There are differences of opinion regarding who are the most prolific English writers—that is, who have written the most words. Some would argue that Charles Hamilton, the creator of Billy Bunter of Greyfriars School, tops the list. He is supposed to have produced around 100 million words in a writing life of over sixty years of contributing school and adventure stories for The Gem, The Magnet and many other magazines. Another contender—who is still very much alive—is the that extraordinary man from East Dereham, the Reverend Lionel Fanthorpe, who cut his teeth as a writer of pulp science fiction for’ Badger Books’ in his late ‘teens ( at one stage he was penning a book each fortnight ) and went on to write prolifically on the supernatural and paranormal—that is when he wasn’t presenting Fortean TV, gaining awards in swimming and judo , being a management consultant, and riding around the UK on his powerful motor bike with his wife. He certainly holds some sort of record for the number of titles he produced. I interviewed him twice—for Book and Magazine Collector and Mensa Magazine—and I can honestly say that of all the hundred or more people I have got on tape, he is by far the most unusual figure.
But then we have Clement Wood (1888 – 1950) who, according to his own publicity, may be the most prolific American wordsmith. This poet, erotic novelist, biographer, journalist, short-story and pulp-fiction writer, and compiler of multi-volume encyclopaedias, also gave talks on writing and it is in one of these talks– to the Writers Club of Gloversville, New York in June 1938– that he made the astonishing claim that he had written over 25 million words! Here is his claim.
Published: 10 volume encyclopedia…………………………… 2, 400,000.
The equivalent of 100 printed books averaging
300 pages each, including 5 vol. History of
The World, Outline, Games, Rhyming Dictionary 9, 000,000
55 Little Blue Books for E. Haldeman Julius 1, 000,000
Short stories, c.200 at 5,000 words…………………1, 000,000
Reviews & newspaper columns……………………..2,500,000
Unpublished: 90 full erotic novels,100 plus pages each, to order,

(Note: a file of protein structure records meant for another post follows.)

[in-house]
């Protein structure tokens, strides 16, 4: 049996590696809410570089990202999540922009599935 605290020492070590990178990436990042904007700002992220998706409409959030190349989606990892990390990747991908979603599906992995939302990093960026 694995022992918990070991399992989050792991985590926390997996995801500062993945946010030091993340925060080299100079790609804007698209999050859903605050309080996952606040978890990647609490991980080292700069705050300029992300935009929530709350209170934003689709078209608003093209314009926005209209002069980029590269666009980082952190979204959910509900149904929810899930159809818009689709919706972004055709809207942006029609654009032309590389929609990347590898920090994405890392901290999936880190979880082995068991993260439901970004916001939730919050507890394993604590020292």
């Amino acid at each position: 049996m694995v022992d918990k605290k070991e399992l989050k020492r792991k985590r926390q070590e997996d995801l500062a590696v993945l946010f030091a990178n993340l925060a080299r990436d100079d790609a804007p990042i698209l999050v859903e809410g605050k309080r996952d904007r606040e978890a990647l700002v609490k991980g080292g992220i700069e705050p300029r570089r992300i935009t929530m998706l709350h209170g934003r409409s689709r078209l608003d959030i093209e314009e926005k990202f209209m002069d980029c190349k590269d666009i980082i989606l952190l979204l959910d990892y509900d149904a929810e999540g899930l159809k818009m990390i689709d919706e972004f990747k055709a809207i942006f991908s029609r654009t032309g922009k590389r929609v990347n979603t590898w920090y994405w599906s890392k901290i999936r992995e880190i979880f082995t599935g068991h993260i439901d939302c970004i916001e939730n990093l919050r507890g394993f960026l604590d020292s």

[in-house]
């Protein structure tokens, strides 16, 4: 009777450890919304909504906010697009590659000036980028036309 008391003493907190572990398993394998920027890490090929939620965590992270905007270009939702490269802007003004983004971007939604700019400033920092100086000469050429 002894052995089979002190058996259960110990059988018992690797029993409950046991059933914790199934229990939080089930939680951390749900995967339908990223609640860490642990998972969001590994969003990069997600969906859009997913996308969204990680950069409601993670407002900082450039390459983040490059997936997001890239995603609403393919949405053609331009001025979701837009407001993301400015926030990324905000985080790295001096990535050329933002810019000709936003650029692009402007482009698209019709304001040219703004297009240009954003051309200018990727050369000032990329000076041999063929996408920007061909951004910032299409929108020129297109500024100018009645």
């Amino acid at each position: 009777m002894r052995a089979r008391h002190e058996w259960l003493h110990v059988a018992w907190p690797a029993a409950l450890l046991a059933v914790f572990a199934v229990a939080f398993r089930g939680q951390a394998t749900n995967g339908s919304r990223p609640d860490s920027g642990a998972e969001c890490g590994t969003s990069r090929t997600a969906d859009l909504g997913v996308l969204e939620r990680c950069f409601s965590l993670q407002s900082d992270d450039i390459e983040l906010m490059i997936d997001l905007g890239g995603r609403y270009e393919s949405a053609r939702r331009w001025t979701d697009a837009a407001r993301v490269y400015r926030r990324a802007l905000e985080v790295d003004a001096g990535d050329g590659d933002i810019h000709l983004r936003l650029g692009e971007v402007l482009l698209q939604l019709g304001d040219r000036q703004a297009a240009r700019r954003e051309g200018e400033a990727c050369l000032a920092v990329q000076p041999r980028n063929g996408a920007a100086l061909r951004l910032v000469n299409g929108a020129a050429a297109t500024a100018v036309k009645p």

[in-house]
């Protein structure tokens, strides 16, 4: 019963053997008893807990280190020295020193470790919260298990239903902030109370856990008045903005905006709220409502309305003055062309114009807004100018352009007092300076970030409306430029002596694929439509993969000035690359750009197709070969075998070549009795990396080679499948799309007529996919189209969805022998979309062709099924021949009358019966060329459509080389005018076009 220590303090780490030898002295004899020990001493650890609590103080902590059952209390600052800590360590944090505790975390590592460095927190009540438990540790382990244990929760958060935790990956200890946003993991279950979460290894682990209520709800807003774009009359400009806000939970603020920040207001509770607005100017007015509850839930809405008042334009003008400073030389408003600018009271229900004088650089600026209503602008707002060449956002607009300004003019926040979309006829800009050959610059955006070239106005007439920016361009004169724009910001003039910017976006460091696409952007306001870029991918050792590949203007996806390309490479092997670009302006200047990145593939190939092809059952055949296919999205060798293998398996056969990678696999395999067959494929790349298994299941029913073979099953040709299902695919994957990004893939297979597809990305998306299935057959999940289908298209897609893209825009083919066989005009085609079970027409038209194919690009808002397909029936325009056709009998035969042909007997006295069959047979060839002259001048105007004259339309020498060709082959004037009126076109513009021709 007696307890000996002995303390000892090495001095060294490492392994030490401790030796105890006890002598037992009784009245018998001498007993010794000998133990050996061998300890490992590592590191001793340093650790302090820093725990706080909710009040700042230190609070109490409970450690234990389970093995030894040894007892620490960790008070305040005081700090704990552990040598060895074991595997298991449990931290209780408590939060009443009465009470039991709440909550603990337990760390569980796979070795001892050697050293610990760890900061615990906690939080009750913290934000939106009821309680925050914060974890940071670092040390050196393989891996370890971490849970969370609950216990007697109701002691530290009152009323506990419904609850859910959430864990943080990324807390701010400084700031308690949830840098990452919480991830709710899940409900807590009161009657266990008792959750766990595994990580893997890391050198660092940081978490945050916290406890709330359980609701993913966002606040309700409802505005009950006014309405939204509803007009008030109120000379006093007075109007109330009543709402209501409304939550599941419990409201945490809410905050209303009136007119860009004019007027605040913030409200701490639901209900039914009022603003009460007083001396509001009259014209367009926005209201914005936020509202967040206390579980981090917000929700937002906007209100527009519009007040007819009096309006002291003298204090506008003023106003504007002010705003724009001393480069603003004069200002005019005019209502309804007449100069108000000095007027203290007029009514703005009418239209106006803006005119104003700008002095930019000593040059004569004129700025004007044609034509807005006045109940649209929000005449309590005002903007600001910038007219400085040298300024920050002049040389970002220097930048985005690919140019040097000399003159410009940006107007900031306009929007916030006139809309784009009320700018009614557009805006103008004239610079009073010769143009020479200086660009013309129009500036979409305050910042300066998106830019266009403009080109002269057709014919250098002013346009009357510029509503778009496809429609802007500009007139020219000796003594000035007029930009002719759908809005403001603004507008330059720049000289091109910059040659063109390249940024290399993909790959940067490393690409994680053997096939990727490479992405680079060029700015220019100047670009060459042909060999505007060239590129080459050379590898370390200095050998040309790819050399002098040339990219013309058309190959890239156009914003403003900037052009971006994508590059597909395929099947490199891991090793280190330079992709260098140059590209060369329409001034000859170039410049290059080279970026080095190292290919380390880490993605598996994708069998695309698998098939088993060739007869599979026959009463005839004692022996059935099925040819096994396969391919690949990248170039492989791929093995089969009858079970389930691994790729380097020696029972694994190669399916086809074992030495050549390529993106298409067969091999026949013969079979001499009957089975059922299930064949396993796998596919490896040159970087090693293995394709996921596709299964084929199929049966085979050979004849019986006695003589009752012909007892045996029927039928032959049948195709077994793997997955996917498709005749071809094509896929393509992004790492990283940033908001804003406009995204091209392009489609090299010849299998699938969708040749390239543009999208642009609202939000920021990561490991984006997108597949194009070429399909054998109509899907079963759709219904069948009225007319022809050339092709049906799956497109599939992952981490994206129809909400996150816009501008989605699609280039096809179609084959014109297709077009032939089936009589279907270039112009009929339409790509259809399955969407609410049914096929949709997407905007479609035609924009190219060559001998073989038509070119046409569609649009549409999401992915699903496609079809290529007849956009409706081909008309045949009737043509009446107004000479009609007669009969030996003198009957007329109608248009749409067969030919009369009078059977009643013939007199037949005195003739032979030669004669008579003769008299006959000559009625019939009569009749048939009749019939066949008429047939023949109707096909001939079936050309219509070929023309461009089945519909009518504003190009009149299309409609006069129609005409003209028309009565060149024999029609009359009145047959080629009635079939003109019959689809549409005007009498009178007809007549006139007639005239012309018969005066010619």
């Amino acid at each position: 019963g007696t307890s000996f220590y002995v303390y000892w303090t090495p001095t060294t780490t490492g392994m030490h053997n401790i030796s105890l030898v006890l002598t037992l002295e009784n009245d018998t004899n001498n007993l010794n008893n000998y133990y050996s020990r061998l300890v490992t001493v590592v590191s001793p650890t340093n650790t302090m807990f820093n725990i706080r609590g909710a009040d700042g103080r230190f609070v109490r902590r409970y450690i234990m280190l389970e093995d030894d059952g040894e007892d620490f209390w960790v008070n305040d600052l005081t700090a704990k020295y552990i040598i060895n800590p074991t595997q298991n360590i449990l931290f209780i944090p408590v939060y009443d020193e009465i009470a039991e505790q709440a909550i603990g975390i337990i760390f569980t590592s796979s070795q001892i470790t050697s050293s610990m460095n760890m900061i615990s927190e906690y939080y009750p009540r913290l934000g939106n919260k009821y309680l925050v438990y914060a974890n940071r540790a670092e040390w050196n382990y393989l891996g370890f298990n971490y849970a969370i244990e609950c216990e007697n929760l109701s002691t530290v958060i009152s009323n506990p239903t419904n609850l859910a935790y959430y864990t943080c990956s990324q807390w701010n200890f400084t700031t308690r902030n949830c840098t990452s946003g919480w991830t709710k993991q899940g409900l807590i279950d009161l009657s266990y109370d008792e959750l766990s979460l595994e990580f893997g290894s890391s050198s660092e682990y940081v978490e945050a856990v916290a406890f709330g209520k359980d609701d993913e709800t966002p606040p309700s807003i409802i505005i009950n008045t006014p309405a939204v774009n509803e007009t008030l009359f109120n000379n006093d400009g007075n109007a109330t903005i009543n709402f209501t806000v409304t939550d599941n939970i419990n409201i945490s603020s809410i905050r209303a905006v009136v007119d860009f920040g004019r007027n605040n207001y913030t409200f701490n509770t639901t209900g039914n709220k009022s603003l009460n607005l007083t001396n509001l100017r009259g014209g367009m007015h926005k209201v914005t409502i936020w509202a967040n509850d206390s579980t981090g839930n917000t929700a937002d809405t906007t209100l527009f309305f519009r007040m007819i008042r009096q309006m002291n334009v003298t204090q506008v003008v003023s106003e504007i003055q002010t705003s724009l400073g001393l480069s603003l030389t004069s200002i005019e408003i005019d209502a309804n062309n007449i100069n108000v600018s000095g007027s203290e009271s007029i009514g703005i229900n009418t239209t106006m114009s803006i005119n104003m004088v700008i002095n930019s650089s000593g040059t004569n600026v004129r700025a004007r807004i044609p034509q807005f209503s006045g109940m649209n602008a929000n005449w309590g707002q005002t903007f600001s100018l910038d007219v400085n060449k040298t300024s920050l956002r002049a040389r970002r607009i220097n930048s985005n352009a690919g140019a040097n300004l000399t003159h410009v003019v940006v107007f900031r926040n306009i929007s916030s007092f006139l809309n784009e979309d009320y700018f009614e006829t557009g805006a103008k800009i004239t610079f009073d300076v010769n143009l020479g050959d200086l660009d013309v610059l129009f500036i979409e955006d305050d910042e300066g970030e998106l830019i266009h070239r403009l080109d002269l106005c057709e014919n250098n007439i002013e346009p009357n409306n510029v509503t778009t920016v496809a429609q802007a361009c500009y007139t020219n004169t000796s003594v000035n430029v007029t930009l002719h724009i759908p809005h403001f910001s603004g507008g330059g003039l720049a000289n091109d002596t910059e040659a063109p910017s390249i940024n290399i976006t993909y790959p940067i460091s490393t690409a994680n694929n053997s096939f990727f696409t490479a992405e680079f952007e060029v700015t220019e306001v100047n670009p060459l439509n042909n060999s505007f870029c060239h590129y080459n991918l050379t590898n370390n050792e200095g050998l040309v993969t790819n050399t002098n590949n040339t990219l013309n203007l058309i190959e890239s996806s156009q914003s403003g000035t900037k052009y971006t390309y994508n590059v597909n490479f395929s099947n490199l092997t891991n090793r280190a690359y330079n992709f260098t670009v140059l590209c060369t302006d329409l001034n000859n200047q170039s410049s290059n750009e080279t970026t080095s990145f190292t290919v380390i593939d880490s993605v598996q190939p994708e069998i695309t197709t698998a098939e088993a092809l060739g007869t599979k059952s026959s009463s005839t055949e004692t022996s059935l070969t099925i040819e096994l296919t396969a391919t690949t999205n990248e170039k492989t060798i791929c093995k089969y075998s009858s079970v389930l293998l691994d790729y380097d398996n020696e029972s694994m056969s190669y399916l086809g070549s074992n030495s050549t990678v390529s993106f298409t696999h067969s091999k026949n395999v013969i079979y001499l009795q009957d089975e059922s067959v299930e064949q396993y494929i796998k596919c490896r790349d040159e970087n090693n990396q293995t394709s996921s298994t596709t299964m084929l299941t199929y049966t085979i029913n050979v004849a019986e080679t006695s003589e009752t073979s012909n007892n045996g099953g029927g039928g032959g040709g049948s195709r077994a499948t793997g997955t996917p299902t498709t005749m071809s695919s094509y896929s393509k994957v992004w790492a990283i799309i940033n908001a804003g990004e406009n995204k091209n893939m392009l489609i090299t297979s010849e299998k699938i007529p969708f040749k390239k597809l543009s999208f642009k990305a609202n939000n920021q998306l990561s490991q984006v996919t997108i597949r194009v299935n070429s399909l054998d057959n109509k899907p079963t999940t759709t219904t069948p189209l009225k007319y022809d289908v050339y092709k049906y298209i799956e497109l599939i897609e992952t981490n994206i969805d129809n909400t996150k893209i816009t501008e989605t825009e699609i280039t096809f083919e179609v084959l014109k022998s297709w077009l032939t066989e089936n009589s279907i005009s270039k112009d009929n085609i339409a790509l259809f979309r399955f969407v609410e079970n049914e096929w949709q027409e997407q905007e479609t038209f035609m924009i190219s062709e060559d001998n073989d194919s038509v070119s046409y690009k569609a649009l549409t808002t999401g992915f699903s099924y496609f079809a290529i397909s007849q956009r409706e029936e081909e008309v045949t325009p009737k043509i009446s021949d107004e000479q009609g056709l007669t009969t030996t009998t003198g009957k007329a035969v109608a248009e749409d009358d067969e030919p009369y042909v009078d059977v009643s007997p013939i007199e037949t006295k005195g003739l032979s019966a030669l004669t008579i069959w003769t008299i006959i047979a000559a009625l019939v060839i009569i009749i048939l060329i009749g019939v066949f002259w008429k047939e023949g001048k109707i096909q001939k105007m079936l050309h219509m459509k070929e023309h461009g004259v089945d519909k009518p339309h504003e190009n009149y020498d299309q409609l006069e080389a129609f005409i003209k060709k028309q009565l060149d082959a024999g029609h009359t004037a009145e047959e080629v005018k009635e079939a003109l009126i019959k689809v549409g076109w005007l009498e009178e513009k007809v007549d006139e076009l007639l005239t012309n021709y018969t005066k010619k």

all sold 3,000,000
Unpublished volumes, some of my best work,
About 50 300p.volumes altogether. 4,000,000
Unpublished short stories and essays, c. 400 at
5,000 words each 2,000,000
Total 25, 000, 000.
Well, we’ve done the ‘math’ and it all adds up, but can we take Mr Wood’s figures and words for granted, especially regarding the ‘unpublished‘ works. What does he mean by claiming that the unpublished ‘erotic novels’ were ‘all sold’. How can unpublished novels be sold? Or is he saying that they were typewritten—like those ‘Soho scripts’ of the fifties that were sold to men in dirty raincoats from under the counter in clip joints?
Anyway, here’s Mr Wood again. He’s a modest man with, no doubt, much to be modest about. Poor bloke, he never had a day off, either. For his pulp work he probably wrote for dimes, rather than dollars, a bit like the teenage Fanthorpe, but according to another source he was paid reasonably well for his novels. All told, since he did not become rich, despite his hard work, he’d have made more money selling gas or frying steaks in a downtown diner. But he did not return to the law, for which he had been trained, and genuinely seems to have been addicted to words. I wonder how many typewriters he got through.
‘I have been writing and publishing since 1917 (though wholly devoted to it only since 1922). Assume the whole 21 years, during this time, without a day’s vacation, I have written on the average:
1,250,000 words a year
104,000 words a month
3,425 words every day—more than 11pp.
FINISHED copy ( I omit all first
drafts in these figures) which means
a full length novel every 17 ½ days,
without a day’s let up for 21 years.
I have written serious novels, detective novels, sexy novels over various names, fiction for the slicks and for the pulps, essays for both, some 2,500 published poems and almost as much published light verse, full length biographies, volumes of criticism, histories, books on science, omnibuses of rhymes and poetcraft, games, jokes, English, history band a 10 volume encyclopedia. And I’m young yet and beginning the hang of writing.’
Evidently, though, all this industry took its toll. Wood died in 1950, aged just 62. [RR]